October 05, 2006
The joy of os.walk()

One thing that came up yesterday was that people still aren't feeling comfortable with os.walk(). Which is a shame - I love it. I mentioned that I'd used it only that day, in a nice little script that locates malformed XML in a directory tree, and Simon suggested that I post it. So, here it is:

for path, dirs, files in os.walk(os.getcwd()):
    for xml in [os.path.abspath(os.path.join(path, filename)) for filename in files if fnmatch.fnmatch(filename, '*.xml')]:
        except (SyntaxError, ExpatError):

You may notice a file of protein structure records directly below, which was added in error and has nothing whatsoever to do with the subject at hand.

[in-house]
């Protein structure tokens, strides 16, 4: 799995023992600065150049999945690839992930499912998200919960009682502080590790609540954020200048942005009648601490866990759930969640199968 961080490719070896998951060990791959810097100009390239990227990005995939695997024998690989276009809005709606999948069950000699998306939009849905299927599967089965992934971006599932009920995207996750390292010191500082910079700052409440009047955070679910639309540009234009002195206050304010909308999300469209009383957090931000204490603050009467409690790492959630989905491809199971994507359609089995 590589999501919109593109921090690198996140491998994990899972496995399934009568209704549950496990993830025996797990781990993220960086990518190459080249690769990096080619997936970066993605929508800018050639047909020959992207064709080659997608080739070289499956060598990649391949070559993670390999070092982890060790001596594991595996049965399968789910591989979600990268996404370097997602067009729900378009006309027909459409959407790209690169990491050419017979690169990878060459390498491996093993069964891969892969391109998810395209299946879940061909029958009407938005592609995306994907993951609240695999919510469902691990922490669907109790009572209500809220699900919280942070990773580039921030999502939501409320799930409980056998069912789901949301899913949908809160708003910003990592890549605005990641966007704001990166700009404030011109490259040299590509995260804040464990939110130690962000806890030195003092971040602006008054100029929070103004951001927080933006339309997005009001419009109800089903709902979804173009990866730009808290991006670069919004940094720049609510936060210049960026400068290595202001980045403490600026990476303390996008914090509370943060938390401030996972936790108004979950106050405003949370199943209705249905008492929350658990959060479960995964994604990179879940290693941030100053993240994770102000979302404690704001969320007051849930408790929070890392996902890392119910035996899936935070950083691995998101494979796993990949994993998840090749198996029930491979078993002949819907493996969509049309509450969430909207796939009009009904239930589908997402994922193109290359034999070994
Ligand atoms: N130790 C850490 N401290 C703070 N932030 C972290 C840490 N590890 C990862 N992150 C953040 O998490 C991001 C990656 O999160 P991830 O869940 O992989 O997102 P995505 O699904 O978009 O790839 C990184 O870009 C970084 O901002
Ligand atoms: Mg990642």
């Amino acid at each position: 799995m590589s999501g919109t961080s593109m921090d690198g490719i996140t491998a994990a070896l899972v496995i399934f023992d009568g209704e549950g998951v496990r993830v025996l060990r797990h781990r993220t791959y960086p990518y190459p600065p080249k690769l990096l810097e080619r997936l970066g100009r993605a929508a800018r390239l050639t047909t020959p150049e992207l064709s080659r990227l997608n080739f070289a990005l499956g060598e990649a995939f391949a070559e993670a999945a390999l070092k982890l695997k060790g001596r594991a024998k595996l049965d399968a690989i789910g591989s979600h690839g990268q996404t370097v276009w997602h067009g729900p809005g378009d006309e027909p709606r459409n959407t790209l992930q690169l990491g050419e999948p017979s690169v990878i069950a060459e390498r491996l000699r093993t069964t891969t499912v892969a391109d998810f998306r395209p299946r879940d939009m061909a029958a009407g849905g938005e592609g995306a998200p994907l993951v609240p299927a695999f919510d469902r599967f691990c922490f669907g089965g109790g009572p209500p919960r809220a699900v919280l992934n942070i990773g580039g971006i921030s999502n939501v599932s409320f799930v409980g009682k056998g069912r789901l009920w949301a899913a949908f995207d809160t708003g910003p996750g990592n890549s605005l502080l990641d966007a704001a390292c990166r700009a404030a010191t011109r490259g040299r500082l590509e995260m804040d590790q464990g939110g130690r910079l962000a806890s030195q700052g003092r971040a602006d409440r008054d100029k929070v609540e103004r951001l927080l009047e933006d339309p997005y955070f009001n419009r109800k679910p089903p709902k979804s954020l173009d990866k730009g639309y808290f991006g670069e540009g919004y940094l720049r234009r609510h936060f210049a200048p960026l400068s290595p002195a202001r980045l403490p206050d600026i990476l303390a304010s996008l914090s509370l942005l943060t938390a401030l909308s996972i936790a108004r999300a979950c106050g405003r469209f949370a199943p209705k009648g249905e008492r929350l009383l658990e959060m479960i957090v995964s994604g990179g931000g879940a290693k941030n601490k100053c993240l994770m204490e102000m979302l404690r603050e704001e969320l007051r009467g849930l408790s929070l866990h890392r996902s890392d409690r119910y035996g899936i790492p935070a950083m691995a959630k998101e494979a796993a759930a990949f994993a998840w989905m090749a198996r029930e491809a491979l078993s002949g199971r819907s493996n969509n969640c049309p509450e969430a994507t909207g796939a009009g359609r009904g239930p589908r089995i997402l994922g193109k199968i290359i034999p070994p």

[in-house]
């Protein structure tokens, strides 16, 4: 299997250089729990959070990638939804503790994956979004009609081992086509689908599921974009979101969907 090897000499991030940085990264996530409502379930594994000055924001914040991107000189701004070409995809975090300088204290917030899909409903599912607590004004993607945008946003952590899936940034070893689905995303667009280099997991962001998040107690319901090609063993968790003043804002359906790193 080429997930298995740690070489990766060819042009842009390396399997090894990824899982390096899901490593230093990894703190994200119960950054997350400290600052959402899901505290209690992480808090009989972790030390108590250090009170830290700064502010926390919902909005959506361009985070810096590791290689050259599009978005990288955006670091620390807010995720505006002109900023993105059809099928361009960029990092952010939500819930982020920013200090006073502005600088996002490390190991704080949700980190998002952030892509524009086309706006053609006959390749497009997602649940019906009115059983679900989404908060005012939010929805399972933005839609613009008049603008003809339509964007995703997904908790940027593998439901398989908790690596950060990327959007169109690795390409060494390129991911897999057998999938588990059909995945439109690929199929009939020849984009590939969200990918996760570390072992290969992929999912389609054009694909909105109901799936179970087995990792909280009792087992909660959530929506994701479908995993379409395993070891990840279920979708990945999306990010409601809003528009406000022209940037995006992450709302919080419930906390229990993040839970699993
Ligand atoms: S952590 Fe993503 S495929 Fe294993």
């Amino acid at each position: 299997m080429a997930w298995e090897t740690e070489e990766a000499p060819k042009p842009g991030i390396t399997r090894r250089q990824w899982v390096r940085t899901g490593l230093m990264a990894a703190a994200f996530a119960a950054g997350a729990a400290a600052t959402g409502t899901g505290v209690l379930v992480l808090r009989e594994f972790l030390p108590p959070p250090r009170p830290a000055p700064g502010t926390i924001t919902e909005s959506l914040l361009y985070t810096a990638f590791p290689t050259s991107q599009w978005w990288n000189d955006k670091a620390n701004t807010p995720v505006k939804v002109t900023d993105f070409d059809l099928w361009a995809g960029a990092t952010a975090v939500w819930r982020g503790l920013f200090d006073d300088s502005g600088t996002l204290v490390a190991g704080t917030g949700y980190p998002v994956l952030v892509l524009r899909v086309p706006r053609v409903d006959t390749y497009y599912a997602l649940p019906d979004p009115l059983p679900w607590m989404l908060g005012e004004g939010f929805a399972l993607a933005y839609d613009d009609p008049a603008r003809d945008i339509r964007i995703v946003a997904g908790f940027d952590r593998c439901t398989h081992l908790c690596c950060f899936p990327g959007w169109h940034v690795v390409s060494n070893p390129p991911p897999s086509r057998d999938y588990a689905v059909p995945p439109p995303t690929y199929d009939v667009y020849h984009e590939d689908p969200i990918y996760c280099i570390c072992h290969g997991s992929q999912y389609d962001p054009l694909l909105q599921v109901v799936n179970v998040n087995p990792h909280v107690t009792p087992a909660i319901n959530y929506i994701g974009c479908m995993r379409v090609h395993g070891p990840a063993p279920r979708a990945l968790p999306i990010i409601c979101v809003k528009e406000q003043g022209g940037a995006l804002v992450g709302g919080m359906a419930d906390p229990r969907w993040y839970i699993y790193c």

print xml, "\tBADLY FORMED!"

Syntax highlighted version, with imports: find_dodgy_xml.py.

Notice that it takes more code to import ElementTree than it does to do the actual work! It'll be nice what we can rely on version 2.5 being available, but that's a while away.

Hmm, actually, this is such a common pattern that it's probably worth a helper function:

def locate(pattern, root=os.getcwd()):
    for path, dirs, files in os.walk(root):
        for filename in [os.path.abspath(os.path.join(path, filename)) for filename in files if fnmatch.fnmatch(filename, pattern)]:
            yield filename

Syntax highlighted version: locate.py.

This simplifies the main loop to:

for xml in locate("*.xml"):
    except (SyntaxError, ExpatError):
        print xml, "\tBADLY FORMED!"

Worth a cookbook recipe, or is it too simple?

Posted to Python by Simon Brunning at October 05, 2006 04:20 PM
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